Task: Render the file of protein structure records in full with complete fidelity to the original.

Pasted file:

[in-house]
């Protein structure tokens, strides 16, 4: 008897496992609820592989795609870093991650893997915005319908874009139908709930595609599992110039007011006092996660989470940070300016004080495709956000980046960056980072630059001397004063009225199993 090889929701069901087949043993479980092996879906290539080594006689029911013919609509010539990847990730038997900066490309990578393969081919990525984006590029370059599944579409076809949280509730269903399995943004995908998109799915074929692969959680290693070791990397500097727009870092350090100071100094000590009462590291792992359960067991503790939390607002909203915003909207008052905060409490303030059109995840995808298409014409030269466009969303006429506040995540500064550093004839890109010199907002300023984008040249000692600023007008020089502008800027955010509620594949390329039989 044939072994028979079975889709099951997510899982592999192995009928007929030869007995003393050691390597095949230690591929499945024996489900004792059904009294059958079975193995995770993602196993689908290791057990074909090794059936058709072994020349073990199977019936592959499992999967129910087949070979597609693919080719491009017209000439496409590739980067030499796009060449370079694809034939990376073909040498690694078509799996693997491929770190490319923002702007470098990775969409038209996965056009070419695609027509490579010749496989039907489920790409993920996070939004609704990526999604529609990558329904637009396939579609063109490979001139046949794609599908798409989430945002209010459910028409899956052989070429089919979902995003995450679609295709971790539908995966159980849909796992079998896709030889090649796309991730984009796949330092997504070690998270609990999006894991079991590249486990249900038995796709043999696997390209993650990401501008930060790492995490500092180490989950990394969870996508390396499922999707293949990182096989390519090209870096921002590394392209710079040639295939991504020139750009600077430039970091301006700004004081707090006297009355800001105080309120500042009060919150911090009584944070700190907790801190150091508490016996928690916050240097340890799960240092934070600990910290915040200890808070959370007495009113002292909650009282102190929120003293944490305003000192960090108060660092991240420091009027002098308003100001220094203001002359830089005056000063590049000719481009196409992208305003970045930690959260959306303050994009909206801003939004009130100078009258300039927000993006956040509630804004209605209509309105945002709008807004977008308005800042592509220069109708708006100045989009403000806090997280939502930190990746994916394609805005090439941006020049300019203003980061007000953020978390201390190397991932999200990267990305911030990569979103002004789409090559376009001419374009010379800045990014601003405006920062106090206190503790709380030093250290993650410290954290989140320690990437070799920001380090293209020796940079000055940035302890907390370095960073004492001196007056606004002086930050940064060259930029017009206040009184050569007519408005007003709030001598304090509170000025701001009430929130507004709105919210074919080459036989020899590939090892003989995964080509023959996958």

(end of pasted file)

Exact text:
[in-house]
């Protein structure tokens, strides 16, 4: 008897496992609820592989795609870093991650893997915005319908874009139908709930595609599992110039007011006092996660989470940070300016004080495709956000980046960056980072630059001397004063009225199993 090889929701069901087949043993479980092996879906290539080594006689029911013919609509010539990847990730038997900066490309990578393969081919990525984006590029370059599944579409076809949280509730269903399995943004995908998109799915074929692969959680290693070791990397500097727009870092350090100071100094000590009462590291792992359960067991503790939390607002909203915003909207008052905060409490303030059109995840995808298409014409030269466009969303006429506040995540500064550093004839890109010199907002300023984008040249000692600023007008020089502008800027955010509620594949390329039989 044939072994028979079975889709099951997510899982592999192995009928007929030869007995003393050691390597095949230690591929499945024996489900004792059904009294059958079975193995995770993602196993689908290791057990074909090794059936058709072994020349073990199977019936592959499992999967129910087949070979597609693919080719491009017209000439496409590739980067030499796009060449370079694809034939990376073909040498690694078509799996693997491929770190490319923002702007470098990775969409038209996965056009070419695609027509490579010749496989039907489920790409993920996070939004609704990526999604529609990558329904637009396939579609063109490979001139046949794609599908798409989430945002209010459910028409899956052989070429089919979902995003995450679609295709971790539908995966159980849909796992079998896709030889090649796309991730984009796949330092997504070690998270609990999006894991079991590249486990249900038995796709043999696997390209993650990401501008930060790492995490500092180490989950990394969870996508390396499922999707293949990182096989390519090209870096921002590394392209710079040639295939991504020139750009600077430039970091301006700004004081707090006297009355800001105080309120500042009060919150911090009584944070700190907790801190150091508490016996928690916050240097340890799960240092934070600990910290915040200890808070959370007495009113002292909650009282102190929120003293944490305003000192960090108060660092991240420091009027002098308003100001220094203001002359830089005056000063590049000719481009196409992208305003970045930690959260959306303050994009909206801003939004009130100078009258300039927000993006956040509630804004209605209509309105945002709008807004977008308005800042592509220069109708708006100045989009403000806090997280939502930190990746994916394609805005090439941006020049300019203003980061007000953020978390201390190397991932999200990267990305911030990569979103002004789409090559376009001419374009010379800045990014601003405006920062106090206190503790709380030093250290993650410290954290989140320690990437070799920001380090293209020796940079000055940035302890907390370095960073004492001196007056606004002086930050940064060259930029017009206040009184050569007519408005007003709030001598304090509170000025701001009430929130507004709105919210074919080459036989020899590939090892003989995964080509023959996958």